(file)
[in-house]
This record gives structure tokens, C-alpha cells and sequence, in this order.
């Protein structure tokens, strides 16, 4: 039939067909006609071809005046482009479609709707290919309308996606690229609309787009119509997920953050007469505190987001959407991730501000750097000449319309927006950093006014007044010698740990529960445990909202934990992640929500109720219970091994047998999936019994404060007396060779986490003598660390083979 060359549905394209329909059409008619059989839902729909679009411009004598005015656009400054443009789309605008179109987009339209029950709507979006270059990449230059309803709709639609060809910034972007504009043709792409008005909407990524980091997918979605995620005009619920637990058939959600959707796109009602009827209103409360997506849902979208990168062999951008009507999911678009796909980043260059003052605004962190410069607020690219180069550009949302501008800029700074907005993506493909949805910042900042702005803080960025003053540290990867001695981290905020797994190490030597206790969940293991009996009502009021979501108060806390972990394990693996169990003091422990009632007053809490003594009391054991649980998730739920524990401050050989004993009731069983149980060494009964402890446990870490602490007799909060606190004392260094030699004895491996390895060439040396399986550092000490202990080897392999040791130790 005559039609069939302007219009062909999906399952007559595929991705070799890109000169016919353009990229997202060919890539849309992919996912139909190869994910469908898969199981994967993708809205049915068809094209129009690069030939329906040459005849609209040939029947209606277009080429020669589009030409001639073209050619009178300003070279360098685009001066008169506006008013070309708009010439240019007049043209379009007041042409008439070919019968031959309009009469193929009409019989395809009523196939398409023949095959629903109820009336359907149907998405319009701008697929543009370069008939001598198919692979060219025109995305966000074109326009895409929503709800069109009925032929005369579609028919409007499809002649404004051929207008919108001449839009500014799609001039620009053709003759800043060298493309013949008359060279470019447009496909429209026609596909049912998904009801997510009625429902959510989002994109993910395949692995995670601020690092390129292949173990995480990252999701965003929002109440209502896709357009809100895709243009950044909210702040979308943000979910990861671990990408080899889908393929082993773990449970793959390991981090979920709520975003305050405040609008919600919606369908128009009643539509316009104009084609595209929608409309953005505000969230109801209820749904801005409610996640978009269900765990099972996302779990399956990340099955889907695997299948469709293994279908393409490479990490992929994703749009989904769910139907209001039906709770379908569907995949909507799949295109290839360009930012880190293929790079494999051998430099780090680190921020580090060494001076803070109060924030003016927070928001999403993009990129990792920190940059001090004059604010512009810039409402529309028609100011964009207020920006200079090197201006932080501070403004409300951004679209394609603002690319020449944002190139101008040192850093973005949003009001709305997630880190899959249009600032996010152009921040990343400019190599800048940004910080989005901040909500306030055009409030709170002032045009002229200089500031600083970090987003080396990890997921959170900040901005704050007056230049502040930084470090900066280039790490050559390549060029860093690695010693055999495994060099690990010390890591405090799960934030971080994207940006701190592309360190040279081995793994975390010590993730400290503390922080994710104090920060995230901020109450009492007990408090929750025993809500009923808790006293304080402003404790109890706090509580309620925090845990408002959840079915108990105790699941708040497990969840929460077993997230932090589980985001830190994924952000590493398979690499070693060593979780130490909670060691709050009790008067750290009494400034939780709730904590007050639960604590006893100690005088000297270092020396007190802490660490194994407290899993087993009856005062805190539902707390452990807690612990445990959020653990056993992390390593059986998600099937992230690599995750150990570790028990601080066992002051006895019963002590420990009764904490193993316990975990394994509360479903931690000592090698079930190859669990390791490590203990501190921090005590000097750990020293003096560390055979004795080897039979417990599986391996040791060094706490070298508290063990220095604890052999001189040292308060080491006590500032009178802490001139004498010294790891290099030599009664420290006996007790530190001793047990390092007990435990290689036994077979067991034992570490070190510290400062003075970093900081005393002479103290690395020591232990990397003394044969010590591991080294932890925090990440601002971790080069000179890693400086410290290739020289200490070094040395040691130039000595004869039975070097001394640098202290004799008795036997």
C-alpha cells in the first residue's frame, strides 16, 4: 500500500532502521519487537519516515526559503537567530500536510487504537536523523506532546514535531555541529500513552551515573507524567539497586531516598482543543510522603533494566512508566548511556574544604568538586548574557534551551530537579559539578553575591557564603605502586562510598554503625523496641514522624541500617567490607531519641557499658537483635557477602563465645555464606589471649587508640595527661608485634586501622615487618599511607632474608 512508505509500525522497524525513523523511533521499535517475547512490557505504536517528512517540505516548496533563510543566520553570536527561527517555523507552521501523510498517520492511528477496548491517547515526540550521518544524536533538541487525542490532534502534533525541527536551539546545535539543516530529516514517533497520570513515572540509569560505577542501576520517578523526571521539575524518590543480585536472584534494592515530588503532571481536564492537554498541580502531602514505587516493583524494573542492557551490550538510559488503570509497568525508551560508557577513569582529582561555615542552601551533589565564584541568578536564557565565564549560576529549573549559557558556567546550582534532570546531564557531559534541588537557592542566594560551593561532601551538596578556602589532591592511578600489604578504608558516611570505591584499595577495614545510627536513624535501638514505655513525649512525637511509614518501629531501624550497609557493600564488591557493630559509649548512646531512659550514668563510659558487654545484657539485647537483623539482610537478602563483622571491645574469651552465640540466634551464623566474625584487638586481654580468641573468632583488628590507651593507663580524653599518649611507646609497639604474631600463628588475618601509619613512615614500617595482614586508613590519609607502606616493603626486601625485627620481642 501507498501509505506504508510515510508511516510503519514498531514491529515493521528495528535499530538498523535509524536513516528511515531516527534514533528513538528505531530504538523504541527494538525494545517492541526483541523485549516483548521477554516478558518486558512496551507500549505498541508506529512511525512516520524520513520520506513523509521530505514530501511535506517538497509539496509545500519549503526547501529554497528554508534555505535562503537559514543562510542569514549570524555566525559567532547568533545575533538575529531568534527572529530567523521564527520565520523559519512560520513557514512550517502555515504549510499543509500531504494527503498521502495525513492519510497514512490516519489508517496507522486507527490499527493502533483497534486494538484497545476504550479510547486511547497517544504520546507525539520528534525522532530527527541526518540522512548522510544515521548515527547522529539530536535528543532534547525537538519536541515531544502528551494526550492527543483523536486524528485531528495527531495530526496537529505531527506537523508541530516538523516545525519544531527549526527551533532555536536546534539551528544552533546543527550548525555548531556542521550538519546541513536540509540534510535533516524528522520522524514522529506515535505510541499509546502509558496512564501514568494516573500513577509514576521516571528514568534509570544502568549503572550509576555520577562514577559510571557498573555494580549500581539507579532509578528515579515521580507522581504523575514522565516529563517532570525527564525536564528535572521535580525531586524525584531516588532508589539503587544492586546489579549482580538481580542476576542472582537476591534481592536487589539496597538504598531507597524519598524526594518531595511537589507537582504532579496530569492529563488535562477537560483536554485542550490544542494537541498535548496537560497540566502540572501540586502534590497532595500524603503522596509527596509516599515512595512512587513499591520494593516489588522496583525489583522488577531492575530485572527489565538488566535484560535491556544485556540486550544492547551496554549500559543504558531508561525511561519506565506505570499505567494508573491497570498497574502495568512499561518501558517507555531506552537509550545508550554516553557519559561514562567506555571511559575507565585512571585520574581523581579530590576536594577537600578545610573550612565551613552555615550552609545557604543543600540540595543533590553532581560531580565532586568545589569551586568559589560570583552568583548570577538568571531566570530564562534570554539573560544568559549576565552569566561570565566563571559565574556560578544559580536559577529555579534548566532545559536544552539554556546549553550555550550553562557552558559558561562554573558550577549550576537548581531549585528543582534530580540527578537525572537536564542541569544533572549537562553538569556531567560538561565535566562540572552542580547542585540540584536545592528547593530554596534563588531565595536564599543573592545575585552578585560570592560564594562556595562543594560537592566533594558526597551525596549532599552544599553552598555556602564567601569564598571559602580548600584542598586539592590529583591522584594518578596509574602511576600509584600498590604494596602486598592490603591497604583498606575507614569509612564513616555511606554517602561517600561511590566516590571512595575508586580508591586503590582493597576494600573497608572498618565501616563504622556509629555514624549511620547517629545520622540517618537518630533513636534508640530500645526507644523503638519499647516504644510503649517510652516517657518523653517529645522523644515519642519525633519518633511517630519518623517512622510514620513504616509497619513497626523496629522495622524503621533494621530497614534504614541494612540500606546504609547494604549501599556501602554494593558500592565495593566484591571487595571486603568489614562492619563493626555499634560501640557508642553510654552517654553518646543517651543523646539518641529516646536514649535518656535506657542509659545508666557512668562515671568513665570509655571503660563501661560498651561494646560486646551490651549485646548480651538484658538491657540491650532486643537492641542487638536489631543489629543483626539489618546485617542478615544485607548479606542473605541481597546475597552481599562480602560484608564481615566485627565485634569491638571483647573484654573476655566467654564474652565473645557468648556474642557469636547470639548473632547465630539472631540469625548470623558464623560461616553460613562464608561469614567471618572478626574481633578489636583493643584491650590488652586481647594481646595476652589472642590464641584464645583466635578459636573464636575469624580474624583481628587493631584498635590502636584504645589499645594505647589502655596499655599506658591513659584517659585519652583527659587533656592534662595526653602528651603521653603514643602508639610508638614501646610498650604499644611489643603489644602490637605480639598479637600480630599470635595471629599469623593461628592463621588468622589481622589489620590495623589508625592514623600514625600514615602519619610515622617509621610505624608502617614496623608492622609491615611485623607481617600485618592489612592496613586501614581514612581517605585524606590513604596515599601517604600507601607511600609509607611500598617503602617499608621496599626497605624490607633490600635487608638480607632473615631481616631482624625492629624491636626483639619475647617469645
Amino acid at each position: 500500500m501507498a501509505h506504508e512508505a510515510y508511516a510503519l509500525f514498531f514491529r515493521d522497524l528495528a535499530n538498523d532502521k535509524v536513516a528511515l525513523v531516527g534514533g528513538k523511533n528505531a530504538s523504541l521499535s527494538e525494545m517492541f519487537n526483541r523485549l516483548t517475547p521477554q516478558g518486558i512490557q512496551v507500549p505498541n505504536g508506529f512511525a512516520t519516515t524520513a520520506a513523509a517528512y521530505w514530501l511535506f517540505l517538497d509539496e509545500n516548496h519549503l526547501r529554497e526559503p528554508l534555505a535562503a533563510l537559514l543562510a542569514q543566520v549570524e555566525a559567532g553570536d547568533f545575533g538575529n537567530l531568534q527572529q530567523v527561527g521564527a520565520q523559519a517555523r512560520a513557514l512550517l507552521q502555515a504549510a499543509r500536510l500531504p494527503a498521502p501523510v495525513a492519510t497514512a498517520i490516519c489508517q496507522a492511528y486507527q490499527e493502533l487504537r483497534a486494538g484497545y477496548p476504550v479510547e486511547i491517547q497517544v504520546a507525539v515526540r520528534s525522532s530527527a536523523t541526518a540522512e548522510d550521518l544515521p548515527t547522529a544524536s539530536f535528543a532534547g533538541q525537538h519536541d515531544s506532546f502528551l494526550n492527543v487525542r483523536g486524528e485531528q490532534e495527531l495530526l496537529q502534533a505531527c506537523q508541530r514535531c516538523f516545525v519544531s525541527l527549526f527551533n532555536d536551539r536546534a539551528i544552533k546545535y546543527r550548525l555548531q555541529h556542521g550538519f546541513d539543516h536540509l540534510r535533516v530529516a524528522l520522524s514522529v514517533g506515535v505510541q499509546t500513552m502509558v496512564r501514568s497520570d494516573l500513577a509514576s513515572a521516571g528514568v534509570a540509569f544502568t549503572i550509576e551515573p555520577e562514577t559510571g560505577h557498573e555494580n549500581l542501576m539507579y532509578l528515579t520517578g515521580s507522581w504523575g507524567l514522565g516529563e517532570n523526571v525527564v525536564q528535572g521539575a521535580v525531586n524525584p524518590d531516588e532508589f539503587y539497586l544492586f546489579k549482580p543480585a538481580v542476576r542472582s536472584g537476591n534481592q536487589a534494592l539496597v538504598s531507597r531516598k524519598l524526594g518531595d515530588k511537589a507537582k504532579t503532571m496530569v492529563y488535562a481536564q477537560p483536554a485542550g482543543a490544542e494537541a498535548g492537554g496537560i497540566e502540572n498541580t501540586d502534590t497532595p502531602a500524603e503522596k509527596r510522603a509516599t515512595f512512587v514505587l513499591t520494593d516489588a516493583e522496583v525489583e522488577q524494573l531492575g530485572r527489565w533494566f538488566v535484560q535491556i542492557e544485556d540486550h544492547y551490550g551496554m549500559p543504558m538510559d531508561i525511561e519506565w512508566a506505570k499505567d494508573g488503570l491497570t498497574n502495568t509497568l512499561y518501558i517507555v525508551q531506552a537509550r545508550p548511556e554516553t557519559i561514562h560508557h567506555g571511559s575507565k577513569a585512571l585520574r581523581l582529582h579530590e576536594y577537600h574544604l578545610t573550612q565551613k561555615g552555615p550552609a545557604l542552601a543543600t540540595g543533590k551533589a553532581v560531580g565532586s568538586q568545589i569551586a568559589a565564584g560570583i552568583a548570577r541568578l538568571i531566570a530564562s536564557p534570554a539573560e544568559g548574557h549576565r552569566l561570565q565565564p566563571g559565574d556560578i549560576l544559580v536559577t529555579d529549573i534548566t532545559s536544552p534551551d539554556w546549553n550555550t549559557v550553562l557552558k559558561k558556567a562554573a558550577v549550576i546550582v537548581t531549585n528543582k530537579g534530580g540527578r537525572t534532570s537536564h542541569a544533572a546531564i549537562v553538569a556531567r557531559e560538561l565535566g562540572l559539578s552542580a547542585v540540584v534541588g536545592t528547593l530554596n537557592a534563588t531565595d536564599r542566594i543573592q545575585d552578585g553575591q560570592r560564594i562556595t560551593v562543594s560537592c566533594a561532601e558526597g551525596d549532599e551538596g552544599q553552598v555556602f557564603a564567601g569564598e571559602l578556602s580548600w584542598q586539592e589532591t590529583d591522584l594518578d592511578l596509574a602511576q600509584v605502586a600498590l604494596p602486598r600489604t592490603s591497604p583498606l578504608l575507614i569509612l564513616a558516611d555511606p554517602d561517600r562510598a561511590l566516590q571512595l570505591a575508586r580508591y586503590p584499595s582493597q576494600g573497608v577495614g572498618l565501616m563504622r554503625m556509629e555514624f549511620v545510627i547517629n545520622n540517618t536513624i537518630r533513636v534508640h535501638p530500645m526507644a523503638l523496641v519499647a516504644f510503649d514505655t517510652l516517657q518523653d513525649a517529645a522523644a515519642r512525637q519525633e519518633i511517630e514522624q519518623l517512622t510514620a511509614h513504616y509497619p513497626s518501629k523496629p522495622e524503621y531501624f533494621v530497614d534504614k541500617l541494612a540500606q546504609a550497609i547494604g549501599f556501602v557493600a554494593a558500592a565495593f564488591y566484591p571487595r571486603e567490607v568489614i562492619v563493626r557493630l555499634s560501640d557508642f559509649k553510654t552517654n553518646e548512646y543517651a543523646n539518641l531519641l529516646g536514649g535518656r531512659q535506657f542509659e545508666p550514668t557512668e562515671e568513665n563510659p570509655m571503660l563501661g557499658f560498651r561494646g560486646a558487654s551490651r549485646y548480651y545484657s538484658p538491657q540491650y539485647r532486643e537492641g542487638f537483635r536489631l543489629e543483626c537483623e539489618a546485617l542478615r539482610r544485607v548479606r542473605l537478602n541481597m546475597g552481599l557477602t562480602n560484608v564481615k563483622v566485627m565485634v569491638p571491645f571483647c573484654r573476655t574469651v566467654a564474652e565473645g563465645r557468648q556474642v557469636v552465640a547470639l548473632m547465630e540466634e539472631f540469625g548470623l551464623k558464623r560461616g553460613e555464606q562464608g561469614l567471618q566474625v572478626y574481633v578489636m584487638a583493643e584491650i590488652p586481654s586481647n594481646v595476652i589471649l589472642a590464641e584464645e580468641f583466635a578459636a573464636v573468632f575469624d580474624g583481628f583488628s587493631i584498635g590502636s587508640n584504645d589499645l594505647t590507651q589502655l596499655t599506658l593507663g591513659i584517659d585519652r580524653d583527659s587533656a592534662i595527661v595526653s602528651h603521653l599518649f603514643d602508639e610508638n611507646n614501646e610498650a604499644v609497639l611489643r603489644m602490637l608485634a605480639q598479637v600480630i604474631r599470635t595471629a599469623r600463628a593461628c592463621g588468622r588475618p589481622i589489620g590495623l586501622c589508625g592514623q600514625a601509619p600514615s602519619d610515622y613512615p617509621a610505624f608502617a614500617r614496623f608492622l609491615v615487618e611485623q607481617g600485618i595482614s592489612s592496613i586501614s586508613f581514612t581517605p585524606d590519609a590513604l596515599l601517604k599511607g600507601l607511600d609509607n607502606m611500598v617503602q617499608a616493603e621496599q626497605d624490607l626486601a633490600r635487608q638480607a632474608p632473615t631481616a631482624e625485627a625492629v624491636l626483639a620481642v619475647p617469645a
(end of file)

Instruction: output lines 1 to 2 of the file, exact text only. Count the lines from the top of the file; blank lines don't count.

[in-house]
This record gives structure tokens, C-alpha cells and sequence, in this order.